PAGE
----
Due process steps

One respondent suggested that the process of publishing agenda decisions warrants discussion with the Due Process Oversight Committee to potentially amend the Due Process Handbook. They think the Committee should be required to consider the agenda decision in the context of the qualitative characteristics of financial information in the Conceptual Framework and the general objectives of the applicable Standard(s); the potential pervasiveness of the agenda decision beyond the fact pattern in the submission; whether and in what form to publish an agenda decision close to the effective date of a Standard; and the effect of publishing an agenda decision on a Standard that is converged with US GAAP. The respondent also makes suggestions regarding the Board’s due process in finalising a Standard, and whether and how the Committee addresses submissions that have a jurisdictional dimension.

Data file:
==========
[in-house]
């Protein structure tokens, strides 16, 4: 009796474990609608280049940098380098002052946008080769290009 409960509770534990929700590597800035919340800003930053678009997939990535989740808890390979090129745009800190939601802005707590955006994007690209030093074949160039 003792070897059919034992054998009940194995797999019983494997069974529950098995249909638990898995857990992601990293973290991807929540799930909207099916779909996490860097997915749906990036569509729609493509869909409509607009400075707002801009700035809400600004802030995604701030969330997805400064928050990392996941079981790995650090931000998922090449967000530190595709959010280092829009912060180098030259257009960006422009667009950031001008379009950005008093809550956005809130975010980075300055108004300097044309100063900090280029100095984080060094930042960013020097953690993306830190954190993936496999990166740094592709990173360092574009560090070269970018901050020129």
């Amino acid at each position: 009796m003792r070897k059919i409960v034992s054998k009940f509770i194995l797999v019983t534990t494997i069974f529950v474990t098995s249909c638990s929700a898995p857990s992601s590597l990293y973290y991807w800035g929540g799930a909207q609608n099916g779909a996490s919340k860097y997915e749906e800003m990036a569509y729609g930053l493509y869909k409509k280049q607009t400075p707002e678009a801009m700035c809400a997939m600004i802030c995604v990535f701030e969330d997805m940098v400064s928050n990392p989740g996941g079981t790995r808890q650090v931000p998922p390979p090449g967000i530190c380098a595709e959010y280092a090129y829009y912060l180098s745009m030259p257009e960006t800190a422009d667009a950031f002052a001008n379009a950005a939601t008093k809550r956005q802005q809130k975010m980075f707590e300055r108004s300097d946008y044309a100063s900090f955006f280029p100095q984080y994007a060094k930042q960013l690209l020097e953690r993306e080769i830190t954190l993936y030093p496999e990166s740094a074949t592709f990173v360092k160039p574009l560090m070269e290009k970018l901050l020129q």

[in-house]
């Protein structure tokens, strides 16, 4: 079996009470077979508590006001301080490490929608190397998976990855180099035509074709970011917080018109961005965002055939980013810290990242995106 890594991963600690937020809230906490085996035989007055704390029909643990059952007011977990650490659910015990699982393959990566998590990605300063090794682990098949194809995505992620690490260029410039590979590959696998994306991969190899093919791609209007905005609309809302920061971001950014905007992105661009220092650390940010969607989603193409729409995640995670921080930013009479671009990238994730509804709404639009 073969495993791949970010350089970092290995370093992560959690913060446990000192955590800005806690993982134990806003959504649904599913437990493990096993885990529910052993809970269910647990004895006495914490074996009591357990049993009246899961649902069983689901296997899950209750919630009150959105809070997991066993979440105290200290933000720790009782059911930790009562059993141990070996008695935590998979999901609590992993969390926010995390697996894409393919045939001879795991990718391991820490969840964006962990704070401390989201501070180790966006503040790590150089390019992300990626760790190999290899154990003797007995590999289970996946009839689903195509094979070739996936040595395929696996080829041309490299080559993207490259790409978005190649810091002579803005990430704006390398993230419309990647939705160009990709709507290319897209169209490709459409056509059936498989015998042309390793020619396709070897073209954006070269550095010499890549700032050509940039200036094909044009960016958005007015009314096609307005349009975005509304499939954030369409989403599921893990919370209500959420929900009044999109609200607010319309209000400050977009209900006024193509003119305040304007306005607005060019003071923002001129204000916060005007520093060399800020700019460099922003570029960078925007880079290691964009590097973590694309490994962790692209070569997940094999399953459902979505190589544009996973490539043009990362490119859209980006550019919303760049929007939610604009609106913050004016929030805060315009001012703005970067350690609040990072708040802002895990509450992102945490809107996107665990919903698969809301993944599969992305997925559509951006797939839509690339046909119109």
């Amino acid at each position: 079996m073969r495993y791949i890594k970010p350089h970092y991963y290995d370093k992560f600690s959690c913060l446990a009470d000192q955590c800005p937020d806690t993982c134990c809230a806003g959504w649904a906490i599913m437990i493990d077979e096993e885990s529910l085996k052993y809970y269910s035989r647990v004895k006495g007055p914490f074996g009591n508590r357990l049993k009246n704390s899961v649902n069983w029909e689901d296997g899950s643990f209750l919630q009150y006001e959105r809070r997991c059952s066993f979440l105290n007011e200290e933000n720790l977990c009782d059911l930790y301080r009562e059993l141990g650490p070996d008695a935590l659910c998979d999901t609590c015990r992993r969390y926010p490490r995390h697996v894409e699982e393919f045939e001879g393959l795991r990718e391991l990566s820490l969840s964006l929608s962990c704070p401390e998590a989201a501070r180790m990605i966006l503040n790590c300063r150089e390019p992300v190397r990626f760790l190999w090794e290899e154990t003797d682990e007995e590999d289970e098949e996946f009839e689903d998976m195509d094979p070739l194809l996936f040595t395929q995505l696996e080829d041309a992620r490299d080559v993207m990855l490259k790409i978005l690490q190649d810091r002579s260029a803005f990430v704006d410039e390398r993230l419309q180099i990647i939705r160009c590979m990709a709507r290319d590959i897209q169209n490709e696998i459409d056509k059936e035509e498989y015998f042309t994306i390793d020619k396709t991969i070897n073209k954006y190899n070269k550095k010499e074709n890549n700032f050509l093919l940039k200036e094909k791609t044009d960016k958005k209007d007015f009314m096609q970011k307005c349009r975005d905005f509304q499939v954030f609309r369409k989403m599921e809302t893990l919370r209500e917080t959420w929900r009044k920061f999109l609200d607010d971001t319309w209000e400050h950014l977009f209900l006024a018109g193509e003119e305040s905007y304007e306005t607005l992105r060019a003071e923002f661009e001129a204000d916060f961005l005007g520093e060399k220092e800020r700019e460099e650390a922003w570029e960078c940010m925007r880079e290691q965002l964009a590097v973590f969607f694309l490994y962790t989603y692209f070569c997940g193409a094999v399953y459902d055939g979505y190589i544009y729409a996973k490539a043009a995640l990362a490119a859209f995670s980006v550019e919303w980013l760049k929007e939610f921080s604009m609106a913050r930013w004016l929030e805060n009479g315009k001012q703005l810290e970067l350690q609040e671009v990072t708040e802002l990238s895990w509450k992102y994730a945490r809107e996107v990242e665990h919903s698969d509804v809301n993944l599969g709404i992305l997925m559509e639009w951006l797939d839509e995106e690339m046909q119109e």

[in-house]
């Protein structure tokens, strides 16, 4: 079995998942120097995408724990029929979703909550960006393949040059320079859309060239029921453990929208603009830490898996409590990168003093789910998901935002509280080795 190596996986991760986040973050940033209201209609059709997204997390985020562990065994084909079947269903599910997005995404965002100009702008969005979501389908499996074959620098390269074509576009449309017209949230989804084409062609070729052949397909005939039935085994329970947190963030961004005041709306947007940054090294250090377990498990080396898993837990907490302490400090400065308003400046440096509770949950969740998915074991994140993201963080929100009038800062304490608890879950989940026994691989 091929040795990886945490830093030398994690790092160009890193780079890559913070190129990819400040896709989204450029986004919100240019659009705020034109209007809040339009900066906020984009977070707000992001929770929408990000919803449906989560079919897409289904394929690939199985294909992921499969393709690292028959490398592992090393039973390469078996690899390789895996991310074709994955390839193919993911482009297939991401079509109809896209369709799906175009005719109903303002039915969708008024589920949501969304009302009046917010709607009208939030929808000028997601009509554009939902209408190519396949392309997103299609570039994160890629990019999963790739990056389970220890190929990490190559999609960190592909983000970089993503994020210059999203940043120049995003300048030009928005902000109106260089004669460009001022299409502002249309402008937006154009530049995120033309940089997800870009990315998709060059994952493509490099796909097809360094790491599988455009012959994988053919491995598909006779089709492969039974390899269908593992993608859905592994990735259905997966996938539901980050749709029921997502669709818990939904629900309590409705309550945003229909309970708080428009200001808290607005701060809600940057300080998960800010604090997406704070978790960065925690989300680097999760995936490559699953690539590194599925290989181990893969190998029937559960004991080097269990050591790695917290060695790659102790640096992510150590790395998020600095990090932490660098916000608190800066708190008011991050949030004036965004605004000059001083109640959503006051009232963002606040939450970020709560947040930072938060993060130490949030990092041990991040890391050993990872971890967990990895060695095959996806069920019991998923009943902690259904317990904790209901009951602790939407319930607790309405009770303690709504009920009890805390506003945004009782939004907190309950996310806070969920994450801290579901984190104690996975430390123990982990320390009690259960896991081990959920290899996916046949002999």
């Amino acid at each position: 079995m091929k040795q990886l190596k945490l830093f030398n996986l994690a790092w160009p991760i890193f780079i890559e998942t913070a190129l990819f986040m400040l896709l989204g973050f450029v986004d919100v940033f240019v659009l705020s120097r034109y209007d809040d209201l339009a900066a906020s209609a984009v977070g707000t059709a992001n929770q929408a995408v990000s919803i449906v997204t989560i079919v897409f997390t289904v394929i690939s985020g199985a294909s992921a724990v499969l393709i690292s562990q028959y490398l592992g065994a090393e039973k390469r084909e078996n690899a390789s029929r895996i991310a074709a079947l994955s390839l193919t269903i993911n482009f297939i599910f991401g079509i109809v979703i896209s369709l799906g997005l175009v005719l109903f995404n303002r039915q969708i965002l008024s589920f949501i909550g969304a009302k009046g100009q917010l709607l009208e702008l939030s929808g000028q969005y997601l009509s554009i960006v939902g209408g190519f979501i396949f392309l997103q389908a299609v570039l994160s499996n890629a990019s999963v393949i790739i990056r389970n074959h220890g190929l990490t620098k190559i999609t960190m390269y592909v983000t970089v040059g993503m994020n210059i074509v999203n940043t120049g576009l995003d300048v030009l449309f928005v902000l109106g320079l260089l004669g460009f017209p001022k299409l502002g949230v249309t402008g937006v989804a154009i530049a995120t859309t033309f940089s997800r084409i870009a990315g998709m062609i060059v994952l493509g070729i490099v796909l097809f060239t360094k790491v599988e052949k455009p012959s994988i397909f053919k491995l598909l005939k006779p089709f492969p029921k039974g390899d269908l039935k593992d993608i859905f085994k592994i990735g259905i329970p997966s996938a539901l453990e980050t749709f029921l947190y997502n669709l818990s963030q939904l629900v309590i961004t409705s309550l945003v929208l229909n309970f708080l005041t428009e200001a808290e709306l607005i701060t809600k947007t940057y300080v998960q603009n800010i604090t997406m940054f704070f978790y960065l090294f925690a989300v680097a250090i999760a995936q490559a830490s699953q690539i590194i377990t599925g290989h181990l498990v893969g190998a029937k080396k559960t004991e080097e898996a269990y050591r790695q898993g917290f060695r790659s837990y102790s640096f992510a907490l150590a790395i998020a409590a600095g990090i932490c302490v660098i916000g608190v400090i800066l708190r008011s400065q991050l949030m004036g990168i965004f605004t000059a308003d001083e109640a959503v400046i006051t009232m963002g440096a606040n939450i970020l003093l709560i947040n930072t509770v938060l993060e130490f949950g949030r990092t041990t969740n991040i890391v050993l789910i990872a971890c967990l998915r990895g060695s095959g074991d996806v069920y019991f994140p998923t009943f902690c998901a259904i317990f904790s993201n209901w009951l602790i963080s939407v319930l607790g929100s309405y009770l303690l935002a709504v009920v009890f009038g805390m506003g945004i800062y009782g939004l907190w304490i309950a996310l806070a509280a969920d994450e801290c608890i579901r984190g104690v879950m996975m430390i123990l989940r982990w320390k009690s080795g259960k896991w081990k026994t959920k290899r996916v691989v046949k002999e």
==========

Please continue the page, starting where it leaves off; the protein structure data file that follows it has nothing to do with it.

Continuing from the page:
In response the staff says the Committee is unable to address these comments, but that the comments have been provided to the IFRS Foundation staff assisting the Trustees with their review of the Due Process Handbook.

Discussion

The session began with a discussion of the general feedback to the three IFRS 15 tentative agenda decisions. Committee members seemed to think that it is helpful for agenda decisions to identify the relevant guidance and practical application. But they also understand that they do not want to be ruled-based. There is a fine balance between being helpful and creating fact-specific guidance.

A couple of members said that these agenda decisions have put a spotlight on the Committee’s processes, highlighted by the unusually large number of comment letters received. One member said that they need to be consistent in their approach and indicated that the approach to the IFRS 15 issues seemed to be inconsistent with the approach to the IFRS 9 issues (discussed later in the agenda).